The end result is always the same. There seems to be a brick wall of intransigent resistance within the Foreign Affairs Department and previous Foreign Affairs Ministers.

Minister Wong is making all the right statements but will she be able to change the prevailing views in the notorious Canberra bubble?

Chips Mackellar

In relation to this Chinese expansion into the Pacific the main problem for Australia is that we are transfixed with the diplomatic niceties of communicating with our Pacific neighbours by dealing directly with their corrupt political leaders.

But way back before the turn of the century those of us who had served in PNG could foresee a looming catastrophe in our region, not then involving China but the potential disaster of failed states.

Our solution to bolster the fabric of our Pacific states was to bypass the corrupt national leaders and deal directly with local leaders in the provinces.

In this context John Pasquarelli and I devised a plan to resurrect the Australian School of Pacific Administration (ASOPA) not in Sydney where it used to be but in Townsville nearer the epicentre of the problem.

The plan was for each ASOPA course to select from each province in PNG, and from the Solomons and Vanuatu, one fairly competent and prominent national business person with no political connections but with promising leadership potential, matched with an equal number of Defence Force personnel stationed in Townsville.

The idea was to set up what the Americans call the 'buddy system' whereby each Australian would mentor one of the Pacific islanders during the ASOPA course and maintain the connection after the course had ended.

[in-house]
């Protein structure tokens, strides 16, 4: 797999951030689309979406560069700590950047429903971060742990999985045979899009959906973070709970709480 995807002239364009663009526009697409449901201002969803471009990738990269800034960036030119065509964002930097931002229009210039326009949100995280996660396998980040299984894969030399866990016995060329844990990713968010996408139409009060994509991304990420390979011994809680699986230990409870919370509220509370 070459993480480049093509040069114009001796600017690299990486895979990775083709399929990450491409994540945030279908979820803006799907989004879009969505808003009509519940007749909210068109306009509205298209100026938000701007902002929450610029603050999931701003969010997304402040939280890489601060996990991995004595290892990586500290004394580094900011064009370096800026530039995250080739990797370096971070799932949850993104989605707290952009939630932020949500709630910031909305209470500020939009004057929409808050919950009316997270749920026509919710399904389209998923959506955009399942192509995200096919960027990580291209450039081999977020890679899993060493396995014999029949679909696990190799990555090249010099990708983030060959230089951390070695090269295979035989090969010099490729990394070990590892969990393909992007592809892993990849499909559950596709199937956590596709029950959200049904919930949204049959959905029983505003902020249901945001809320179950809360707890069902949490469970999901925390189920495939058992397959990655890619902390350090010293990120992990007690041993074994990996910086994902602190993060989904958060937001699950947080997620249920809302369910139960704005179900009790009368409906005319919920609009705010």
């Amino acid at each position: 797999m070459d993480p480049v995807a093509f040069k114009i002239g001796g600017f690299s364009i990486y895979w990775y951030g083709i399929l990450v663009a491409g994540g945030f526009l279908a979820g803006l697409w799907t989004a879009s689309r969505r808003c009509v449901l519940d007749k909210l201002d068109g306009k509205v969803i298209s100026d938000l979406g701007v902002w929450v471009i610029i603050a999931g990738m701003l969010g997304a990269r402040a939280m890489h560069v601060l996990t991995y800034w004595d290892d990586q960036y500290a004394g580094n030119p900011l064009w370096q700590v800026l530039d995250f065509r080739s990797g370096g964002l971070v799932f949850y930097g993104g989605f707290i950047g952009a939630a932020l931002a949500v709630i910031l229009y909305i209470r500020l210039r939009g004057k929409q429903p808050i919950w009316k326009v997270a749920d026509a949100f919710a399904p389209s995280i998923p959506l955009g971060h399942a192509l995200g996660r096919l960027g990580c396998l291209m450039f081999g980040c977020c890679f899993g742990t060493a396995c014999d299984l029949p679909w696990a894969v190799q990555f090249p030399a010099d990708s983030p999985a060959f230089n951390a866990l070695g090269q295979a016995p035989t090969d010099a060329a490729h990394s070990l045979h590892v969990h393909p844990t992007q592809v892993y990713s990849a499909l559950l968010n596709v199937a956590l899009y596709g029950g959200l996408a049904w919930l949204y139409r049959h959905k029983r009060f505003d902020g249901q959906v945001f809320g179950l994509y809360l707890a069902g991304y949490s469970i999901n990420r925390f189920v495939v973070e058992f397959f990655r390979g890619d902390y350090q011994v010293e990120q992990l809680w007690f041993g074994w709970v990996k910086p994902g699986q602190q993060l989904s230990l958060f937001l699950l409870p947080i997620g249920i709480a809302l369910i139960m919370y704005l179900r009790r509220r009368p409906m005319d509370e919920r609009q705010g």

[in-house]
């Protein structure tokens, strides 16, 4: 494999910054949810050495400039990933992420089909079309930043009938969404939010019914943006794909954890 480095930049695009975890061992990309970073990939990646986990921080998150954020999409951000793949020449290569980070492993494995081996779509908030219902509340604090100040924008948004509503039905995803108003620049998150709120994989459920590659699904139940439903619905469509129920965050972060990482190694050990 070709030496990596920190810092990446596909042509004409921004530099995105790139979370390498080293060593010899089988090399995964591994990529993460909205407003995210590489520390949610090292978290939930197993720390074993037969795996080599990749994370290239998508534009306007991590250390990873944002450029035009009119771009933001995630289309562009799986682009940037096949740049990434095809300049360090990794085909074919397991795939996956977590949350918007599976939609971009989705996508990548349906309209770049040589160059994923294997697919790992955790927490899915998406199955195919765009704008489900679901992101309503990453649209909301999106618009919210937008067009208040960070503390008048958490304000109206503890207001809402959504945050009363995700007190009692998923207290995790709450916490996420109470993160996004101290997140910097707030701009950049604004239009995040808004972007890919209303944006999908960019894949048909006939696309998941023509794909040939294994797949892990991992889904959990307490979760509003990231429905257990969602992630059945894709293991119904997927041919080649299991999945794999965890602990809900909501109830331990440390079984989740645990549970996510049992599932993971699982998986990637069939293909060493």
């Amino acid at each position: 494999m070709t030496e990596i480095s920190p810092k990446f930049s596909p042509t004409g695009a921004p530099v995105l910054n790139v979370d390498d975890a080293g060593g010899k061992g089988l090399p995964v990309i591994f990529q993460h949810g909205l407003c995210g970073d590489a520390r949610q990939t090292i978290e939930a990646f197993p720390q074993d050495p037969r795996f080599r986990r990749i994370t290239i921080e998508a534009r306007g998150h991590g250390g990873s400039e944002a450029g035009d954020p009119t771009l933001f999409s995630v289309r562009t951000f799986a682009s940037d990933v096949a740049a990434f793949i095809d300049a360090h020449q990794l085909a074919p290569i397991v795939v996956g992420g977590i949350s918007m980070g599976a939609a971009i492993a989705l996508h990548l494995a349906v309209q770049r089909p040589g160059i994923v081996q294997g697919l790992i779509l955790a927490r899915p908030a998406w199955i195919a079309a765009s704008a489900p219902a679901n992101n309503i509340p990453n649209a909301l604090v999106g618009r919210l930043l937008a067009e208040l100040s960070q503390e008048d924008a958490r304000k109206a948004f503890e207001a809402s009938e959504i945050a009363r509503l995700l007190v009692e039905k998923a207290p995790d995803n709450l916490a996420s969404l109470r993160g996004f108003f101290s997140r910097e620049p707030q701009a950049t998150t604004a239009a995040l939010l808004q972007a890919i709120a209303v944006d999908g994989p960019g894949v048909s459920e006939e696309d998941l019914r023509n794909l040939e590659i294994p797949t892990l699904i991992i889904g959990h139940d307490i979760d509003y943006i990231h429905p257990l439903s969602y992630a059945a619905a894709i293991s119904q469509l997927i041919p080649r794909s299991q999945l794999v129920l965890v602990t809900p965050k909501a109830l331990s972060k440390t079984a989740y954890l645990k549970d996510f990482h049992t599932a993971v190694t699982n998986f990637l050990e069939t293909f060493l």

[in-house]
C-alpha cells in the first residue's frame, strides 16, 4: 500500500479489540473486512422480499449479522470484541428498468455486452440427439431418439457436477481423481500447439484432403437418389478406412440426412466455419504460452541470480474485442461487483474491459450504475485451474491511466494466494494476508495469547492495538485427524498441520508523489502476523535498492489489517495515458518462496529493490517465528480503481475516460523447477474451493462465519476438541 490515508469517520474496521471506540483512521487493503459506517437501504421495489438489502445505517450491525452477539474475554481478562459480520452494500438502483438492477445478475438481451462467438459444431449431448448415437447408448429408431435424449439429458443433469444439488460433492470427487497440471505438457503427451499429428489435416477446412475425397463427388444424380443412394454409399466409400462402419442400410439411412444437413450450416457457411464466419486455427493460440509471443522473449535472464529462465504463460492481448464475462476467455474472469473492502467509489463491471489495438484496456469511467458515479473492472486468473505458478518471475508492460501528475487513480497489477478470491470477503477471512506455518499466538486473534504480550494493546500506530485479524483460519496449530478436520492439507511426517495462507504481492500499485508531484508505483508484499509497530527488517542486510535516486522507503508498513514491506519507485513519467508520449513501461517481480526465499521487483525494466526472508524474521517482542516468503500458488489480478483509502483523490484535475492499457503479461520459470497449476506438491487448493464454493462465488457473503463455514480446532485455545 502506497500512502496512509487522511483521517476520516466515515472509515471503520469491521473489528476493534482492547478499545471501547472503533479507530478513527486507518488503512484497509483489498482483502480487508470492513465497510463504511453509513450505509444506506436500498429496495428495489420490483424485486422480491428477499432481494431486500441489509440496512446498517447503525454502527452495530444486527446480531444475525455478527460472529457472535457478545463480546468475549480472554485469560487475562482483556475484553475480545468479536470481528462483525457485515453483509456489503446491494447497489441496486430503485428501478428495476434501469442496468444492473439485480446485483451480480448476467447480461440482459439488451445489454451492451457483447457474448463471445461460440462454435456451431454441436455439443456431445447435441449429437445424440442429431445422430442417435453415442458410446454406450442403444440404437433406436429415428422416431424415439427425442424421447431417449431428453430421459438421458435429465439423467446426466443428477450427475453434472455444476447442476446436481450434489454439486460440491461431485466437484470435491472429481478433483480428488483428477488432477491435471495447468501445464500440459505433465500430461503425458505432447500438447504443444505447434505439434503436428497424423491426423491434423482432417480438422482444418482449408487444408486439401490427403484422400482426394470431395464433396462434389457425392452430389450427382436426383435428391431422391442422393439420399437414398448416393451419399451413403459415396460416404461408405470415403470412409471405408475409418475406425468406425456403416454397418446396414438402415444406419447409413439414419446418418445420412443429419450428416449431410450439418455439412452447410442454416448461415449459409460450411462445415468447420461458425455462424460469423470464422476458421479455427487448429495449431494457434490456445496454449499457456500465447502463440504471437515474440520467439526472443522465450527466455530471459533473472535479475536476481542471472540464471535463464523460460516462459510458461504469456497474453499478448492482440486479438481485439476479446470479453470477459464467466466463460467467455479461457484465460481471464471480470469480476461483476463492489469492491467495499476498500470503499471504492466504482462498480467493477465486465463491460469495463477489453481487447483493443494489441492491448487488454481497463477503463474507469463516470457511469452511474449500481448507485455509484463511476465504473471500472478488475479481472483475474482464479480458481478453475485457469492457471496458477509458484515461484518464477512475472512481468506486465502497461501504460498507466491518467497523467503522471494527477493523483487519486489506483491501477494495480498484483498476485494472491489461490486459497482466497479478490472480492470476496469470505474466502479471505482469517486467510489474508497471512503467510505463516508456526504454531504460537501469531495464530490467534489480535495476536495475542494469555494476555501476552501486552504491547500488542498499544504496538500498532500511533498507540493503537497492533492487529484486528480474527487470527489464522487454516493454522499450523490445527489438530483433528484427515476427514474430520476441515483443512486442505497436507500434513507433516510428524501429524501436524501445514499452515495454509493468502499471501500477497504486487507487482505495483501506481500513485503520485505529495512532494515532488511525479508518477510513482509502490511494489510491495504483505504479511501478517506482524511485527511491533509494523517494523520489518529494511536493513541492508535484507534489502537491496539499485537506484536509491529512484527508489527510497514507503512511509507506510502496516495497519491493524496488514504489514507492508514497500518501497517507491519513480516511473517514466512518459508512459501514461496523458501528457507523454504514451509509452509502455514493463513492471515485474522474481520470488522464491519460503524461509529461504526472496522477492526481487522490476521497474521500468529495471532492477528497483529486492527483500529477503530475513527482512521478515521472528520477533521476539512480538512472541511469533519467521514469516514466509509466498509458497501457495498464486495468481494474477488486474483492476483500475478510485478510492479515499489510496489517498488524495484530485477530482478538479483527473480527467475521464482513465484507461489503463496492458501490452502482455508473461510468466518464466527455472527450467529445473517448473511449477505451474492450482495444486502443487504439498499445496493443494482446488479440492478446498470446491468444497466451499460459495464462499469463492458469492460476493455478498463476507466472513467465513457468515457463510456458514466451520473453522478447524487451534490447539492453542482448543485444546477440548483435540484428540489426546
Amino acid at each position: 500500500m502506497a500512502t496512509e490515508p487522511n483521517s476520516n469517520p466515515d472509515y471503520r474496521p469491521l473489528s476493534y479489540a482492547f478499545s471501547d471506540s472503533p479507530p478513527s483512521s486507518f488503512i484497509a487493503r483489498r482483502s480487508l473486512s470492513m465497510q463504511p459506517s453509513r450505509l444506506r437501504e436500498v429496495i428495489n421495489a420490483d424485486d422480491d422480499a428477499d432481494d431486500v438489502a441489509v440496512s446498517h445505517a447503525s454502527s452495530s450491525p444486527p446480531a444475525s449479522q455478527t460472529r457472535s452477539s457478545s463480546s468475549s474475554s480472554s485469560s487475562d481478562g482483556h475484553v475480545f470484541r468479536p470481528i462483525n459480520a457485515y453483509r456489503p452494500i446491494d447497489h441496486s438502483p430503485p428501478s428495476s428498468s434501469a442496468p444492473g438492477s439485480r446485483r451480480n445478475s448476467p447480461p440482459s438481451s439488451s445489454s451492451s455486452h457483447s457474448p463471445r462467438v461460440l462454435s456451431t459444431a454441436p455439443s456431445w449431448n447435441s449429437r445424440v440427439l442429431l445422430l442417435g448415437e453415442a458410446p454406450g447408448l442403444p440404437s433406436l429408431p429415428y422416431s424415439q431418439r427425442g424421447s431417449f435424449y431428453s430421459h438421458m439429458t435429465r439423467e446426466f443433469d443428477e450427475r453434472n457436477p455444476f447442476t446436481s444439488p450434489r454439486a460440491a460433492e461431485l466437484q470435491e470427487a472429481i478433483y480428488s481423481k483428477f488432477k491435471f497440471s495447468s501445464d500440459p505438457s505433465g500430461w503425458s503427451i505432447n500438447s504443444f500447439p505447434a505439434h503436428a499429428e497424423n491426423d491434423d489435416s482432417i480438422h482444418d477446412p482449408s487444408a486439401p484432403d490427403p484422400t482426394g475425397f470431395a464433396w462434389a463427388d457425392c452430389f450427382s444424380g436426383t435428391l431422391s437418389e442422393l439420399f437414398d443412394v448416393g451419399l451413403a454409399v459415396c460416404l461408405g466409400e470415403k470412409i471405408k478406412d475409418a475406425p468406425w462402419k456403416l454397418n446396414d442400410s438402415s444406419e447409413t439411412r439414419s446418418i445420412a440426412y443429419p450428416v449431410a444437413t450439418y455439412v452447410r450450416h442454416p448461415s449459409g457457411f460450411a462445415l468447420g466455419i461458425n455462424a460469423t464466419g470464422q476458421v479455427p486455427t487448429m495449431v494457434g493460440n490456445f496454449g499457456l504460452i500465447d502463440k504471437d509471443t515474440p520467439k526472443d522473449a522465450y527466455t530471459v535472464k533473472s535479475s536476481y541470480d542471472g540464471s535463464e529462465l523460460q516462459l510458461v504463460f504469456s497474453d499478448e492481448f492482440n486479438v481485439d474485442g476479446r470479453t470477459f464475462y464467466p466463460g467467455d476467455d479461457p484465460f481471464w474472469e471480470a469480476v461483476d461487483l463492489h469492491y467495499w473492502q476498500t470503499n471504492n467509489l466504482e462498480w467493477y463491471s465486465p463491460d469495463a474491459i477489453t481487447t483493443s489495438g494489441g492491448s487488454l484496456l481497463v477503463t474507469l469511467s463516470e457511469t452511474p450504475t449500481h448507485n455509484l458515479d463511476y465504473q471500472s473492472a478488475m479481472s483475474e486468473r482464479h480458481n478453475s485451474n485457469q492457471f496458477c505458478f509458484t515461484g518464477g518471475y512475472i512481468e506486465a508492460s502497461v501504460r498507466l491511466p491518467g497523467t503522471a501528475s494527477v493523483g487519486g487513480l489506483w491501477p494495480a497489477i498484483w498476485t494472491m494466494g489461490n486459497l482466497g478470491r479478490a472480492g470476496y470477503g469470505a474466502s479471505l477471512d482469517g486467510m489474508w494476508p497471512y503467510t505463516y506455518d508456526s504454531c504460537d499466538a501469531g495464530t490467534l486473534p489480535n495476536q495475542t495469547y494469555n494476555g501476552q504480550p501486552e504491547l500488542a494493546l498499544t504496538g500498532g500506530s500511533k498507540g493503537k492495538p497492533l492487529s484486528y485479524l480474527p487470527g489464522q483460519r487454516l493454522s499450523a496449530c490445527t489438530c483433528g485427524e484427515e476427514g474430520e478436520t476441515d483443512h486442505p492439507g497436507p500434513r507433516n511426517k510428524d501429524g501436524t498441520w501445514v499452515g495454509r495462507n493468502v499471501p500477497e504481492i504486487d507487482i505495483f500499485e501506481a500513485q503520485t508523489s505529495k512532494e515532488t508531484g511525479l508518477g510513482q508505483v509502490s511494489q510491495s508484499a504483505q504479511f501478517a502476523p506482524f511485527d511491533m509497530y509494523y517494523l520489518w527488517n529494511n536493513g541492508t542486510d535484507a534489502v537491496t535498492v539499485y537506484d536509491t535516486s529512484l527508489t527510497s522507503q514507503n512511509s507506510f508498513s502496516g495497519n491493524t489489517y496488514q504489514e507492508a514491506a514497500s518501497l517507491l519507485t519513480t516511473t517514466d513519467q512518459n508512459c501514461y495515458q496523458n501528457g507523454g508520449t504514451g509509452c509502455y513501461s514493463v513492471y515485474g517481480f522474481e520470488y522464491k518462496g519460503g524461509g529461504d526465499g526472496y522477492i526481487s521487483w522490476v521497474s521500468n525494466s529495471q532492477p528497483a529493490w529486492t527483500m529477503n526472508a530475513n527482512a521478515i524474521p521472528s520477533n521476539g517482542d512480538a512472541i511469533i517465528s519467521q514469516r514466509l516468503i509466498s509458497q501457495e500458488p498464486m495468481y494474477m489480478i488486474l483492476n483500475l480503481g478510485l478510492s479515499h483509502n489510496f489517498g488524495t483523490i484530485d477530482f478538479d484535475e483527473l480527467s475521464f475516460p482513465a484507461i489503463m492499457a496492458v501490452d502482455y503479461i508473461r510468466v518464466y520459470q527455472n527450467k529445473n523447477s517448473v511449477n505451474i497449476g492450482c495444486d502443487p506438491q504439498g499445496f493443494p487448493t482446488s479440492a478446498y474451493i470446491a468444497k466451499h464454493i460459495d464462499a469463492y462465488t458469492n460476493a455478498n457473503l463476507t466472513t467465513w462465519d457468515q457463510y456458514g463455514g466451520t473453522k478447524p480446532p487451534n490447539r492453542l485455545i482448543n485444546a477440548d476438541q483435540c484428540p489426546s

Once a year the Australian partner would visit the island reaffirming the bond with the island partner.

During these visits arrangements could be made to supply school, medical or other supplies to the island community.

These supplies would bypass officialdom and go direct to the island partner.

Over the years succeeding ASOPA participants would build up a bonding network of friendship and understanding between Australians and islanders.

The New ASOPA curriculum would eschew the usual esoteric subjects and would teach islanders how to survive adequately in a failed state with practical demonstrations for fixing computer glitches, maintenance of vehicles plant and equipment, securing safe water supplies, building solar powered chargers for computers and mobile phones, and so on.

So while the New ASOPA plan was designed for surviving a failed state it could equally apply to the current Chinese situation of expanding into the Pacific.

In this context we could never hope to outbid the Chinese patronage of Pacific Island leaders but we could win the hearts and minds of the Pacific Island populations to an extent which Chinese hegemony could never achieve.

I presented the New ASOPA Plan to Helen Coonan who was a Minister in the then government and in due course I received the usual officialese reply of weasel words and gobbledegook which in plain English said thanks but no thanks.

But now with a different government?

Paul Oates

Phil you old stirrer. The Communist Chinese Party's approach to their own people is: 'We will make you rich but we won't let you think for yourselves'.

You'll no doubt remember a few years ago after they funded an event in PNG, on the last day the Chinese tried to invade the Minister's Office after event and tell him what he should do and say in his speech.

Likewise now with the Solomon's media claims, who say they weren't allowed to ask any questions about this visit and the only question allowed was from the CCP controlled media.

I wonder what the other Pasifica States will experience?

Is that what we are expected to accept? Surely nothing much has changed since the dishonourable kowtow was expected of all those who sought to engage with the Emperor?

It's all clearly written down in the CCP playbook for those who aren't prepared to learn from history. Try reading the recently published book 'Hidden Hand' to see what is actually going on.

Philip Fitzpatrick

The Chinese approach sounds wonderful.

Maybe Australia should give up on the US and throw it's lot in with China too.